If the Democrats are indeed in denial, then where does that leave Majority Leader Bill Frist? Clearly he simply can't tolerate cloture vote after cloture vote in the new Congress. Republicans will be in trouble in this next election if they are perceived as having accomplished little.
It is time for the "nuclear option". There are two ways to accomplish getting the Senate to the place where it takes just 51 votes to confirm a judge or justice. The first would be to amend the Senate Rules at the beginning of the session. That is dangerous. While there is overwhelming sentiment to abolish the practice of requiring 60 votes to break a filibuster against confirming a judge, conservatives do not want to weaken Rule 22 as to legislation.
When I was hired by the late Senator Gordon Allott (R-CO) in 1966, there were just 33 Republican Senators. The only weapon we had to stop the Great Society juggernaut was the filibuster. Yes, things look good for Republicans now, but the day may come again when they are down to that many Senators. They don't want to put themselves in the position where they can't stop the initiatives of a Democrat President if need be. Changing the rules might make it possible for the liberals to attack the legislative filibuster when they get back in power. We just can't take that chance.
The other way to achieve the objective of having just 51 votes to confirm a judge or justice is to wait for the Democrats to begin to filibuster. A Senator then could make a point of order, contending that the requirement of 60 votes to confirm a judge is unconstitutional. The Vice President (who should have been notified to preside at that point) would rule that 60 votes is indeed unconstitutional. Then virtually all Republican Senators would have to vote to uphold the ruling of the chair, which, of course, would be challenged by the Democrats. The Senate then would proceed on the nomination at hand and would have an up-or-down vote on the nominee in question.
That is the preferred option. It sets a precedent and the Senate operates on precedent.
The problem is that it does require at least 50 Republicans voting to uphold the ruling of the chair. That means the Majority Leader could lose five of his colleagues. That is one of the reasons that Senators pushed the incoming Chairman of the Judiciary Committee, who now has agreed to consider this move he had earlier opposed.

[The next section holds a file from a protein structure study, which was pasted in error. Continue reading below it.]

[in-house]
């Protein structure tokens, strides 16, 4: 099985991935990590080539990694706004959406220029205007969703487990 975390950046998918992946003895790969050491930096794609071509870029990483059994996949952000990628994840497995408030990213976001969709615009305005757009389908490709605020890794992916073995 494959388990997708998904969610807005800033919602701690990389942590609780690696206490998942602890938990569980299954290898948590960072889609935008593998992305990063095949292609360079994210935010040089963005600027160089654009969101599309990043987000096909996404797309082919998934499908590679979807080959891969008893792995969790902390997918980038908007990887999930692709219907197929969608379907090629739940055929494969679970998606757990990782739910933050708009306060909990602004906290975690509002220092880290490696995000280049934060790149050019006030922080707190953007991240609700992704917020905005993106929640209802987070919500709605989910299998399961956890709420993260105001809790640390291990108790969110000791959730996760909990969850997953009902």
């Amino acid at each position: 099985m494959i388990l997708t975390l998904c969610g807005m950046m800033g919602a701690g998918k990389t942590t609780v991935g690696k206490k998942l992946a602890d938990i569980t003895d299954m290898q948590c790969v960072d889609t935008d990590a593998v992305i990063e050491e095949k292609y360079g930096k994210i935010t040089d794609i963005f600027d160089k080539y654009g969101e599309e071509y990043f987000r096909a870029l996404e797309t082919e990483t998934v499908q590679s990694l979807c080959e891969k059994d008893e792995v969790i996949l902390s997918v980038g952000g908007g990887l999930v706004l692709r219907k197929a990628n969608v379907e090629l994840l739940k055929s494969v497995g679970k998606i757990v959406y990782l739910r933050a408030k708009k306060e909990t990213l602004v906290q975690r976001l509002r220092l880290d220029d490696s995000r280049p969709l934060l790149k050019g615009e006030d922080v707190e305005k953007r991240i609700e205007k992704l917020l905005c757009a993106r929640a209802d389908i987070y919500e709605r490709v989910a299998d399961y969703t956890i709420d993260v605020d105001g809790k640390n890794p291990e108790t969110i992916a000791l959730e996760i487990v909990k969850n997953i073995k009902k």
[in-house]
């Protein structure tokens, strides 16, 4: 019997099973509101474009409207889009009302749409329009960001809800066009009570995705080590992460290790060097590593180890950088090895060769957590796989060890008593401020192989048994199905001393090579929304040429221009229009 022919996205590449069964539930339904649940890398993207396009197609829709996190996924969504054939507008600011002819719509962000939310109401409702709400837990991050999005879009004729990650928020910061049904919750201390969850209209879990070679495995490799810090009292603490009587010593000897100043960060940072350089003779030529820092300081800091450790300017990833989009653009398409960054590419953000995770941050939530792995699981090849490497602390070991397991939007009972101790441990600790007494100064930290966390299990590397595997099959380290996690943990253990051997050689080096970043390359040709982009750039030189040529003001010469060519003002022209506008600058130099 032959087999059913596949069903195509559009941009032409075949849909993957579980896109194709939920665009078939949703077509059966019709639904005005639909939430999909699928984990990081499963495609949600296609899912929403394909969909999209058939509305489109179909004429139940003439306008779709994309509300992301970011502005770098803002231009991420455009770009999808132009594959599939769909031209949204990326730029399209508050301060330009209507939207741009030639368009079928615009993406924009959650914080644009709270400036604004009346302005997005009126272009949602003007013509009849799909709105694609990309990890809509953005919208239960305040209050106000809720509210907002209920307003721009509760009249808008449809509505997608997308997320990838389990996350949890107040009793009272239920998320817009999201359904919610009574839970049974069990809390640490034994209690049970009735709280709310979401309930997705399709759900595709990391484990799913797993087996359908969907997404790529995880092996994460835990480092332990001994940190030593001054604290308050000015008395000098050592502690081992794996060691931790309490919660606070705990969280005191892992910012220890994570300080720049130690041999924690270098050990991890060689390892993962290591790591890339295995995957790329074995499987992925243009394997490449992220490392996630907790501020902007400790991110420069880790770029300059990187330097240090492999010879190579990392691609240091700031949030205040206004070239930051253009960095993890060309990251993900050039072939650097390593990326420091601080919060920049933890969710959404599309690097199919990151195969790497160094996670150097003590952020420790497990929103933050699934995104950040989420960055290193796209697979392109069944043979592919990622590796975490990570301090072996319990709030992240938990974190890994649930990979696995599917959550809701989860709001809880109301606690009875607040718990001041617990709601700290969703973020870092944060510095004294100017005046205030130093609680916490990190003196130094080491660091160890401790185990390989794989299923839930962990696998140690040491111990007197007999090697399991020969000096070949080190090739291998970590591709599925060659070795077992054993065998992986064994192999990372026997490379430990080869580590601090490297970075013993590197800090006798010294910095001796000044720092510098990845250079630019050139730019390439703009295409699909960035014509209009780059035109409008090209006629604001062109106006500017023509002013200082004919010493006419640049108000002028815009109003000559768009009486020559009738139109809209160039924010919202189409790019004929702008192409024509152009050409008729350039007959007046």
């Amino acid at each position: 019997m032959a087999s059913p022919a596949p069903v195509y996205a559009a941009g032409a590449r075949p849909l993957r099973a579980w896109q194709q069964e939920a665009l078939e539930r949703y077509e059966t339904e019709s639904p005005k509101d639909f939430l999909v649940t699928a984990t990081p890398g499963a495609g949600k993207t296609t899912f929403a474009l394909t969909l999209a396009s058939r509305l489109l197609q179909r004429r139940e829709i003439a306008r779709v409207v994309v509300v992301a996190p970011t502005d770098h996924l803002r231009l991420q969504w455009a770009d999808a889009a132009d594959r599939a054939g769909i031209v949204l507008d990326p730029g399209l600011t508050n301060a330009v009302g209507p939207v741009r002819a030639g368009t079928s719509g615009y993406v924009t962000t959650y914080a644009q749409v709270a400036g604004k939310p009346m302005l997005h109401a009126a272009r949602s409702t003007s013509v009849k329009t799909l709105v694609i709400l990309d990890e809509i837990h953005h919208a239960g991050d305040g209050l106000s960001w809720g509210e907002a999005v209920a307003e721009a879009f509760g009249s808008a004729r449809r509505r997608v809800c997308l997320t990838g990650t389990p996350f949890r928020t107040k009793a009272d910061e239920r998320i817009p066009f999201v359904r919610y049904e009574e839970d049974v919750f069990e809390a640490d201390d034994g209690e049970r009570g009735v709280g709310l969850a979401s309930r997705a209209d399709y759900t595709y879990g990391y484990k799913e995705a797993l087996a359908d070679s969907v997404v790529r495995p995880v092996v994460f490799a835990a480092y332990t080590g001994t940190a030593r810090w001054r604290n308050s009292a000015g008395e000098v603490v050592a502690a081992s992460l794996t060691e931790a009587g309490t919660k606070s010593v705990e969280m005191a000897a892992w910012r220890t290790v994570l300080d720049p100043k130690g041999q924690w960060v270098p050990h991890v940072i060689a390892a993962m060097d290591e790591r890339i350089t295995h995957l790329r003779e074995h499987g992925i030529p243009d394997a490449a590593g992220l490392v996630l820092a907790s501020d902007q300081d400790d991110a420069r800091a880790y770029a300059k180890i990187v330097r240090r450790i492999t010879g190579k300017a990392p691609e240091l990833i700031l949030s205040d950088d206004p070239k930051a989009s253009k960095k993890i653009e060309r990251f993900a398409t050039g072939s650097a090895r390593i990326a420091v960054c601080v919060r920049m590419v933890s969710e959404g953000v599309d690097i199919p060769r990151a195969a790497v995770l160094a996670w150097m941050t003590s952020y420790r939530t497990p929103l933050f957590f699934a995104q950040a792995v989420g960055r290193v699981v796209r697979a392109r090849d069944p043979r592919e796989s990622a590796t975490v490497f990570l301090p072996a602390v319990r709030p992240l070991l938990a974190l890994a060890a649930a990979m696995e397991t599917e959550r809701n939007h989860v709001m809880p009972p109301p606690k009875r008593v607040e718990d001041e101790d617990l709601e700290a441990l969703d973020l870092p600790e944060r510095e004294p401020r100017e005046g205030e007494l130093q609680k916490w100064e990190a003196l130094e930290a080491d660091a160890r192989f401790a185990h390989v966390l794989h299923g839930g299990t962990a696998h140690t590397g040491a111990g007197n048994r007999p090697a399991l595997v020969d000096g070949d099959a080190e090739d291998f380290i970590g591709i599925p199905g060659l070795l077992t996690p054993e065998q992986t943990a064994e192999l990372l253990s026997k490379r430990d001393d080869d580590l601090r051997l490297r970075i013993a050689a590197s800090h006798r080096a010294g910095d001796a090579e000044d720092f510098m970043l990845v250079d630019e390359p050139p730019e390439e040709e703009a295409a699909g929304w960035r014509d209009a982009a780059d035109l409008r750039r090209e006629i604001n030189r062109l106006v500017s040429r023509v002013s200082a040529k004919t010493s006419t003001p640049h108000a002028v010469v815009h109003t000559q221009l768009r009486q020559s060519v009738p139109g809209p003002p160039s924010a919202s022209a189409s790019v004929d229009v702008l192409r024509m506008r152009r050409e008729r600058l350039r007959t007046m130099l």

The reason Senator Frist didn't move earlier on this option was concern that he could not get 50 Senators to uphold the chair. In the 108th Congress he could afford only two defections: one Republican and Sen. Zell Miller (D-GA).
Something must be done to break the logjam. Democrats had either filibustered or have said that they were going to filibuster up to 18 of the President's nominees to the Courts of Appeals. These Courts are terribly important. The Supreme Court only takes a handful of cases each term. Most issues are settled in the Courts of Appeals and far more in State courts of last resort. Moreover, many nominees for the Supreme Court have come from the Courts of Appeals. Some observers believe that some of these Circuit Court nominees are being filibustered now because Senators don't want to have to filibuster a nominee for the Supreme Court later.
What Majority Leader Frist does on judicial nominees in many ways will determine the outcome of the 109th Congress. If he finds a way to break the logjam without damaging the legislative filibuster he will be a hero to the conservative movement. If he fails to break the logjam it will mean we will be in for two years of constant frustration.
Let us hope Senator Frist prevails. Indeed, some believe he will leave the Senate after the 2006 elections to run for President. Wouldn't he have one fine story to tell if he could showcase all of President Bush's judiciary nominees confirmed and serving the Nation? One fine story indeed.
Paul M. Weyrich is Chairman and CEO of the Free Congress Foundation.